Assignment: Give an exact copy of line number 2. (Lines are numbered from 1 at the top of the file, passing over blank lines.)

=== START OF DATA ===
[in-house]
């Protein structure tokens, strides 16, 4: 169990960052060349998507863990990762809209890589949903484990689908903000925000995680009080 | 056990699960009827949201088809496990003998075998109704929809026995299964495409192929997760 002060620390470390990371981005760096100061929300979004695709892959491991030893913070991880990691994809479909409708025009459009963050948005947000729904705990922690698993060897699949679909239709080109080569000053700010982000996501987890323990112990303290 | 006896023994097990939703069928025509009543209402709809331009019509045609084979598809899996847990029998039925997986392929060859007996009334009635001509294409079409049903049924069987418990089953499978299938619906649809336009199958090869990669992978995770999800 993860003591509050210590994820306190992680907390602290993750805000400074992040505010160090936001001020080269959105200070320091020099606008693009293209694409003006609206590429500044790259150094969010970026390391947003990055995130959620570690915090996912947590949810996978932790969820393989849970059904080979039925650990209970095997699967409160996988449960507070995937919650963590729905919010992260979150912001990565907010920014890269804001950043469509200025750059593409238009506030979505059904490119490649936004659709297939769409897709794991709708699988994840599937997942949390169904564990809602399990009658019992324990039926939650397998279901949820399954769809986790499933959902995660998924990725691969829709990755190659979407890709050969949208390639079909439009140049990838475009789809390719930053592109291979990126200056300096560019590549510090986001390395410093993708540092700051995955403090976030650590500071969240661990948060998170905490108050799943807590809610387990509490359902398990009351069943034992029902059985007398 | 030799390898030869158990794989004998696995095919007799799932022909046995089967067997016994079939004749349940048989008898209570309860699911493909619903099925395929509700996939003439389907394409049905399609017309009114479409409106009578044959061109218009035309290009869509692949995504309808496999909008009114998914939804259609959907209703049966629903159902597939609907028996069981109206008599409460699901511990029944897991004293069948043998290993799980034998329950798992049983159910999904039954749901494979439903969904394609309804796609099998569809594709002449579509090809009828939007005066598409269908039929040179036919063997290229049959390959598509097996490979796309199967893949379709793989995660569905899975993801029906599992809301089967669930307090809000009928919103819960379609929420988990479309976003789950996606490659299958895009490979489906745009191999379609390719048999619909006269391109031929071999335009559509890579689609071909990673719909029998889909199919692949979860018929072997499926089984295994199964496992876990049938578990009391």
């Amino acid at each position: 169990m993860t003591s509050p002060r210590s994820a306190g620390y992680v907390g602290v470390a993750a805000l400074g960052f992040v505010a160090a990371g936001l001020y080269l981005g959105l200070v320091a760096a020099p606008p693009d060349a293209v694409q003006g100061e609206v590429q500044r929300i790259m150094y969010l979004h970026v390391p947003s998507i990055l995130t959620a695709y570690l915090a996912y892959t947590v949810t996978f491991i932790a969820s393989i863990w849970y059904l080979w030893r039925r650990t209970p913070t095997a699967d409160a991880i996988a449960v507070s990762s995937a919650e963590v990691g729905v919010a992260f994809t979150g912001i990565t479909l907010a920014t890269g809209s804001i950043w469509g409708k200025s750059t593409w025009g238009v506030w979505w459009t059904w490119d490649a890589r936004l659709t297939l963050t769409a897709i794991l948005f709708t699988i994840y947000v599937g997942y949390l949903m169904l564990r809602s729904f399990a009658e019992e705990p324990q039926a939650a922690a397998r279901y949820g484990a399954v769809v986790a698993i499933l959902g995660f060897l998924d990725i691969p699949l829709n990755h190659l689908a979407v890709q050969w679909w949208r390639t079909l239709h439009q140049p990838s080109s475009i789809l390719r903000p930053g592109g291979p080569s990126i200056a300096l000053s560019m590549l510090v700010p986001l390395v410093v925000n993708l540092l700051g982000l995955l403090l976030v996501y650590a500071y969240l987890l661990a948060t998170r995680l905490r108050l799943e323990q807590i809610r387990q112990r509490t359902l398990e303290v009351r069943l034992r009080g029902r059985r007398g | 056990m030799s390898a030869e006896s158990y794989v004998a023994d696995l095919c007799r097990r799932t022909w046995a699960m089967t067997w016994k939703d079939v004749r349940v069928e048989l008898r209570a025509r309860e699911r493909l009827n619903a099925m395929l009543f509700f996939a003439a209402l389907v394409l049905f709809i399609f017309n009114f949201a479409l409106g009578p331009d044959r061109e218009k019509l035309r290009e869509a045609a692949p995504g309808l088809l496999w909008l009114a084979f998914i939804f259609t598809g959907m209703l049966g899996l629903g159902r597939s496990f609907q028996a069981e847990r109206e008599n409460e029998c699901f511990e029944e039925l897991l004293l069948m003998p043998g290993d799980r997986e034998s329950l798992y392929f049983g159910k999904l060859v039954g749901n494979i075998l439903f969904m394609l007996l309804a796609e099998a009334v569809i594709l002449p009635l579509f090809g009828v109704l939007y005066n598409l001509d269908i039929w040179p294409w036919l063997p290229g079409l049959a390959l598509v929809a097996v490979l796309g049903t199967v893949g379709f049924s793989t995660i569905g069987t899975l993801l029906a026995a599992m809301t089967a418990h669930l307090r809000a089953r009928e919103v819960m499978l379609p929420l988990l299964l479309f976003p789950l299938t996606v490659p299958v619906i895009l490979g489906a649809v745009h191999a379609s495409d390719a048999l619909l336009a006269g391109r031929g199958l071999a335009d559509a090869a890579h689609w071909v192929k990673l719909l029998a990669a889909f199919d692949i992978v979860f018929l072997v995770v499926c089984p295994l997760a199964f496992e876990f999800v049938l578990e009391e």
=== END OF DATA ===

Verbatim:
């Protein structure tokens, strides 16, 4: 169990960052060349998507863990990762809209890589949903484990689908903000925000995680009080 | 056990699960009827949201088809496990003998075998109704929809026995299964495409192929997760 002060620390470390990371981005760096100061929300979004695709892959491991030893913070991880990691994809479909409708025009459009963050948005947000729904705990922690698993060897699949679909239709080109080569000053700010982000996501987890323990112990303290 | 006896023994097990939703069928025509009543209402709809331009019509045609084979598809899996847990029998039925997986392929060859007996009334009635001509294409079409049903049924069987418990089953499978299938619906649809336009199958090869990669992978995770999800 993860003591509050210590994820306190992680907390602290993750805000400074992040505010160090936001001020080269959105200070320091020099606008693009293209694409003006609206590429500044790259150094969010970026390391947003990055995130959620570690915090996912947590949810996978932790969820393989849970059904080979039925650990209970095997699967409160996988449960507070995937919650963590729905919010992260979150912001990565907010920014890269804001950043469509200025750059593409238009506030979505059904490119490649936004659709297939769409897709794991709708699988994840599937997942949390169904564990809602399990009658019992324990039926939650397998279901949820399954769809986790499933959902995660998924990725691969829709990755190659979407890709050969949208390639079909439009140049990838475009789809390719930053592109291979990126200056300096560019590549510090986001390395410093993708540092700051995955403090976030650590500071969240661990948060998170905490108050799943807590809610387990509490359902398990009351069943034992029902059985007398 | 030799390898030869158990794989004998696995095919007799799932022909046995089967067997016994079939004749349940048989008898209570309860699911493909619903099925395929509700996939003439389907394409049905399609017309009114479409409106009578044959061109218009035309290009869509692949995504309808496999909008009114998914939804259609959907209703049966629903159902597939609907028996069981109206008599409460699901511990029944897991004293069948043998290993799980034998329950798992049983159910999904039954749901494979439903969904394609309804796609099998569809594709002449579509090809009828939007005066598409269908039929040179036919063997290229049959390959598509097996490979796309199967893949379709793989995660569905899975993801029906599992809301089967669930307090809000009928919103819960379609929420988990479309976003789950996606490659299958895009490979489906745009191999379609390719048999619909006269391109031929071999335009559509890579689609071909990673719909029998889909199919692949979860018929072997499926089984295994199964496992876990049938578990009391």